Among the earliest studies of cell division in the postnatal CNS are those of Hamilton (1901) and Allen (1912), who concluded that cell division occurred even in the mature CNS. Very little further attention was paid to cell division in the normal CNS until the application of autoradiography to the CNS (Messier et al., 1958; Hain et al., 1960; Smart and Leblond, 1961; Smart, 1961; Altman, 1962; Hommes and Leblond, 1967). A major reason for the lack of interest in cell division in the CNS was that mitotic cells in the CNS are particularly sensitive to anoxia (Cavanagh and Lewis, 1969) and the lack of adequate fixation techniques hampered studies of cell division, particularly in larger brains. The routine use of perfusion fixation and autoradiography made possible the study of cell division in the adult nervous system. Studies of mitotic division of neuroglia were also hindered by the absence of a suitable technique for accurate identification of the dividing cell. Metallic impregnation methods tend to be time-consuming and capricious and usually only impregnate one type of cell. In any case they are far from ideal for studying mitoses. Paraffin sectioned material stained with hematoxylin and eosin, or similar nuclear stains, demonstrates mitosis very well but not the identity of the dividing cell.

Immunocytochemical methods have been developed that enable astrocytes (Dahl and Bignami, 1973a,b, 1976; Bignami and Dahl, 1974; Schachner et al., 1977; Bignami et al., 1980) and oligodendrocytes (Sternberger et al., 1978a,b) to be identified, and these methods have so far been used to confirm the division of differentiated astrocytes following a brain wound (Latov et al., 1979).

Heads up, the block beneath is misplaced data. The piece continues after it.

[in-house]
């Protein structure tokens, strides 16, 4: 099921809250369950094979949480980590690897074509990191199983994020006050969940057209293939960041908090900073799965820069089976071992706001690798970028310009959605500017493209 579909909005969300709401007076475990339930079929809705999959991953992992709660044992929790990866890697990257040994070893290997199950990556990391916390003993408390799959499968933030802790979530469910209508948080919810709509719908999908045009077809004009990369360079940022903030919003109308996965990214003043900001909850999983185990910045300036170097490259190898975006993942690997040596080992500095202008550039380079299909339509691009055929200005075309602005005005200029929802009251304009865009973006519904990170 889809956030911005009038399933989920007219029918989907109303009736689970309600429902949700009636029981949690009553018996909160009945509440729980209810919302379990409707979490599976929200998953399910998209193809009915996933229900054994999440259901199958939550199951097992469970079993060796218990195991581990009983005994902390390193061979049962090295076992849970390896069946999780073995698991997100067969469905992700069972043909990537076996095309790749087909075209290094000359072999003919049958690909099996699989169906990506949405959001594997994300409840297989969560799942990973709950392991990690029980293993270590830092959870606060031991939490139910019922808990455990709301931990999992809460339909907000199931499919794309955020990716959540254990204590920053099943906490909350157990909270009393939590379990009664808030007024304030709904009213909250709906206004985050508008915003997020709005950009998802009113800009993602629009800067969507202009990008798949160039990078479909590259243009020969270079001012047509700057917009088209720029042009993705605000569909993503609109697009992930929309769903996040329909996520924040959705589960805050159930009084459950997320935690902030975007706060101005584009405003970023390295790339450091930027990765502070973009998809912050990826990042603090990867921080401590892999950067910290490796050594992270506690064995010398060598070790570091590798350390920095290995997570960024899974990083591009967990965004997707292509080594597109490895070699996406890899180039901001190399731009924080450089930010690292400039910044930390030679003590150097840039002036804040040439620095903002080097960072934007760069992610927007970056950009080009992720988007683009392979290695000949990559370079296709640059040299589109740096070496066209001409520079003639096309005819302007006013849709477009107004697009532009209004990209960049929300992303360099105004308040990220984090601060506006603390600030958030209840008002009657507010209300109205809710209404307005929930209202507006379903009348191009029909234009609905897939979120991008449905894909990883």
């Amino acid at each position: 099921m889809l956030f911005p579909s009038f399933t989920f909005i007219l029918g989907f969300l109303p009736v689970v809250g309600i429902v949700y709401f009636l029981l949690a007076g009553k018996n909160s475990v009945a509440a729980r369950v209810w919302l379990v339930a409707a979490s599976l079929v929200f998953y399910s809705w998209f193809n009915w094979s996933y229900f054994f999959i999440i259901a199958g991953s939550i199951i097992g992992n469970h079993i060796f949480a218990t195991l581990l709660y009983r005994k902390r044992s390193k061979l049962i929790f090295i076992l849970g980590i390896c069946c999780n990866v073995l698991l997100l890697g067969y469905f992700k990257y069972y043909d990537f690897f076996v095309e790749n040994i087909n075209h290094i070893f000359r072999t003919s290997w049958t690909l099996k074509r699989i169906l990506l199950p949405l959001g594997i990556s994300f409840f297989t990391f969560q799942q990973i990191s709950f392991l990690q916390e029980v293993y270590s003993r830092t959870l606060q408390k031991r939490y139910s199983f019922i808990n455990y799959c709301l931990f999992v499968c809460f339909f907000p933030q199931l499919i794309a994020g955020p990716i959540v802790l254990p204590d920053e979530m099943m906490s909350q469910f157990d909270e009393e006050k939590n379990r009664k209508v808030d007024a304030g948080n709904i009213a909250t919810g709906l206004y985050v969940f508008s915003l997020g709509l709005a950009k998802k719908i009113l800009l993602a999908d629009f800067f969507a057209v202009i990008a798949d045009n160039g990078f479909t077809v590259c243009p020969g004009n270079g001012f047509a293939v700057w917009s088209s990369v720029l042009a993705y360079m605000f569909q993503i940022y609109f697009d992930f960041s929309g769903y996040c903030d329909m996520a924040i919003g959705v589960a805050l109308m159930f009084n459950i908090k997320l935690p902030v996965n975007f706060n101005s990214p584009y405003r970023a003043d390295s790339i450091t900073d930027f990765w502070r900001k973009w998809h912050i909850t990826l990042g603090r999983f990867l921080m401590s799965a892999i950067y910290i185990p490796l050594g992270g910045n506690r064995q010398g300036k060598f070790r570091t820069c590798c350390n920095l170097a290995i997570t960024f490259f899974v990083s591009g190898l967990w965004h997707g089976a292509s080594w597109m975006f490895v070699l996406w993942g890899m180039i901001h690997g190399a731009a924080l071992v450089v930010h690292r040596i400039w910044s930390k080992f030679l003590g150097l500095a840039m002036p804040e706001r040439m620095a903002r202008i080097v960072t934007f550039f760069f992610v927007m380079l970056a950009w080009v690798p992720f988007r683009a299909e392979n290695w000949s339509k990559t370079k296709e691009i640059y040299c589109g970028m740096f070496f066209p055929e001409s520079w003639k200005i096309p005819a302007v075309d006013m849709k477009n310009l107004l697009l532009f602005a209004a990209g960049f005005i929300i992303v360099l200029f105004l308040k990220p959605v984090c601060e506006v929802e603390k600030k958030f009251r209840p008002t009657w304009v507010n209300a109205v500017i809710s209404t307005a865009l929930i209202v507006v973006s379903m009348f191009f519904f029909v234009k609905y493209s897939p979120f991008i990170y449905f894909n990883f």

Identification of mitotic cells in the postnatal CNS, however, remains a difficult problem. Except in the vicinity of the subependymal plate, mitotic figures are very rare (Allen, 1912; Bryans, 1959; Smart, 1961; Lewis, 1968; Sturrock, 1979a) and the chances of finding a mitotic cell in a piece of tissue prepared for election microscopy are not very high. Semithin sections permit much larger areas of tissue to be scanned and also enable different glial types to be accurately identified (Griffin et al., 1972; Ling et al., 1973; Sturrock, 1976b). The question still remains as to how accurately mitotic cells can be identified in semithin sections. Examination of a large number of mitotic cells in different regions of the CNS at different stages of development and the correlation of semithin sections with electron microscopy indicates that the cytoplasmic constituents, and hence the cytoplasmic staining characteristics of neuroglia at different stages of differentiation, including mature cells, remain constant throughout the mitotic cycle, thus allowing mitotic cells to be accurately identified in semithin sections (Figs. 9–15).

Fig. 9 One-micron toluidine blue-stained section showing a mature mitotic astrocyte with a pale cytoplasm from the corticospinal tract of a 5-day postnatum mouse. × 2000. (From Sturrock and McRae, 1980.)

Fig. 10 One-micron toluidine blue-stained section showing a mature mitotic astrocyte from the anterior commissure of a 3-month-old mouse. (From Sturrock, 1976a.)

Fig. 11 One-micron toluidine blue-stained section showing a mitotic oligodendrocyte with a process (arrow) connected to a myelin sheath. (From Sturrock and McRae, 1980.)

Fig. 12 One-micron toluidine blue-stained section showing an oligodendrocyte in telophase with a process (arrow) connected to a myelin sheath. (From Sturrock and McRae, 1980.)

Fig. 13 One-micron toluidine blue-stained section showing a mitotic microglial cell from a 12-day postconception mouse embryo spinal cord. This cell can be identified as a microglial cell by the presence of small vacuoles and dense bodies (arrow).

Fig. 14 One-micron toluidine blue-stained section showing a mitotic macrophage containing large phagosomes from the ventral horn of a 14-day postconception mouse spinal cord.